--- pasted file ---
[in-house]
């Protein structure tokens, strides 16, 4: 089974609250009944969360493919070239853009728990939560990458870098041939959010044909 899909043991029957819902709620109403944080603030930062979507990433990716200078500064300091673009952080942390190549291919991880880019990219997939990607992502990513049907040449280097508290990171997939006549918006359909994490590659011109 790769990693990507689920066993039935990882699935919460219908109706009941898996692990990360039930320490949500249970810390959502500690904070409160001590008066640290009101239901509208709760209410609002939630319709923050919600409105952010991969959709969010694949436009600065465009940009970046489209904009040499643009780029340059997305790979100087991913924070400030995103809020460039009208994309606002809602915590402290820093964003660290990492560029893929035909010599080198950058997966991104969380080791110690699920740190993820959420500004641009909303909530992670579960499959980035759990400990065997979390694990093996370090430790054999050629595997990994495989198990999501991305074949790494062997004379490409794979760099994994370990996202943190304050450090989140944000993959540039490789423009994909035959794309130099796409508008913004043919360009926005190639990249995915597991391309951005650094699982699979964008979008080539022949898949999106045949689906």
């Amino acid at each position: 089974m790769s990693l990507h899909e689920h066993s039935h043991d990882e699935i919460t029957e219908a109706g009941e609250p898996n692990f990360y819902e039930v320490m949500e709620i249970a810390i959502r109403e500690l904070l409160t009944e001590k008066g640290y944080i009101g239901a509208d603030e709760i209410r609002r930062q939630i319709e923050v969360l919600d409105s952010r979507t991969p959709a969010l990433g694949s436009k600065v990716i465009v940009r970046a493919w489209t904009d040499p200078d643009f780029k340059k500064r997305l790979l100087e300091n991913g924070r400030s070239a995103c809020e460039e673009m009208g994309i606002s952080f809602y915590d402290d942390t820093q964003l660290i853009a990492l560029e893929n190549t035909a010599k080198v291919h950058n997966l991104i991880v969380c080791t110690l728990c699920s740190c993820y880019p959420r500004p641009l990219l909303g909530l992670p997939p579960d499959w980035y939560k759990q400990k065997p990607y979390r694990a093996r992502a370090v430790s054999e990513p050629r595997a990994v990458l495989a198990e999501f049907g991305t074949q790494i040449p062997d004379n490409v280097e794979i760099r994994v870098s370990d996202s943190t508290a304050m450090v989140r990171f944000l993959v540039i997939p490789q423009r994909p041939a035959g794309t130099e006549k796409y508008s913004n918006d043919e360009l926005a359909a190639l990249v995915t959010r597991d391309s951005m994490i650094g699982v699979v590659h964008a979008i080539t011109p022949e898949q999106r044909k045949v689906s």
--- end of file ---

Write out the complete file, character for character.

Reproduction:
[in-house]
């Protein structure tokens, strides 16, 4: 089974609250009944969360493919070239853009728990939560990458870098041939959010044909 899909043991029957819902709620109403944080603030930062979507990433990716200078500064300091673009952080942390190549291919991880880019990219997939990607992502990513049907040449280097508290990171997939006549918006359909994490590659011109 790769990693990507689920066993039935990882699935919460219908109706009941898996692990990360039930320490949500249970810390959502500690904070409160001590008066640290009101239901509208709760209410609002939630319709923050919600409105952010991969959709969010694949436009600065465009940009970046489209904009040499643009780029340059997305790979100087991913924070400030995103809020460039009208994309606002809602915590402290820093964003660290990492560029893929035909010599080198950058997966991104969380080791110690699920740190993820959420500004641009909303909530992670579960499959980035759990400990065997979390694990093996370090430790054999050629595997990994495989198990999501991305074949790494062997004379490409794979760099994994370990996202943190304050450090989140944000993959540039490789423009994909035959794309130099796409508008913004043919360009926005190639990249995915597991391309951005650094699982699979964008979008080539022949898949999106045949689906």
């Amino acid at each position: 089974m790769s990693l990507h899909e689920h066993s039935h043991d990882e699935i919460t029957e219908a109706g009941e609250p898996n692990f990360y819902e039930v320490m949500e709620i249970a810390i959502r109403e500690l904070l409160t009944e001590k008066g640290y944080i009101g239901a509208d603030e709760i209410r609002r930062q939630i319709e923050v969360l919600d409105s952010r979507t991969p959709a969010l990433g694949s436009k600065v990716i465009v940009r970046a493919w489209t904009d040499p200078d643009f780029k340059k500064r997305l790979l100087e300091n991913g924070r400030s070239a995103c809020e460039e673009m009208g994309i606002s952080f809602y915590d402290d942390t820093q964003l660290i853009a990492l560029e893929n190549t035909a010599k080198v291919h950058n997966l991104i991880v969380c080791t110690l728990c699920s740190c993820y880019p959420r500004p641009l990219l909303g909530l992670p997939p579960d499959w980035y939560k759990q400990k065997p990607y979390r694990a093996r992502a370090v430790s054999e990513p050629r595997a990994v990458l495989a198990e999501f049907g991305t074949q790494i040449p062997d004379n490409v280097e794979i760099r994994v870098s370990d996202s943190t508290a304050m450090v989140r990171f944000l993959v540039i997939p490789q423009r994909p041939a035959g794309t130099e006549k796409y508008s913004n918006d043919e360009l926005a359909a190639l990249v995915t959010r597991d391309s951005m994490i650094g699982v699979v590659h964008a979008i080539t011109p022949e898949q999106r044909k045949v689906s």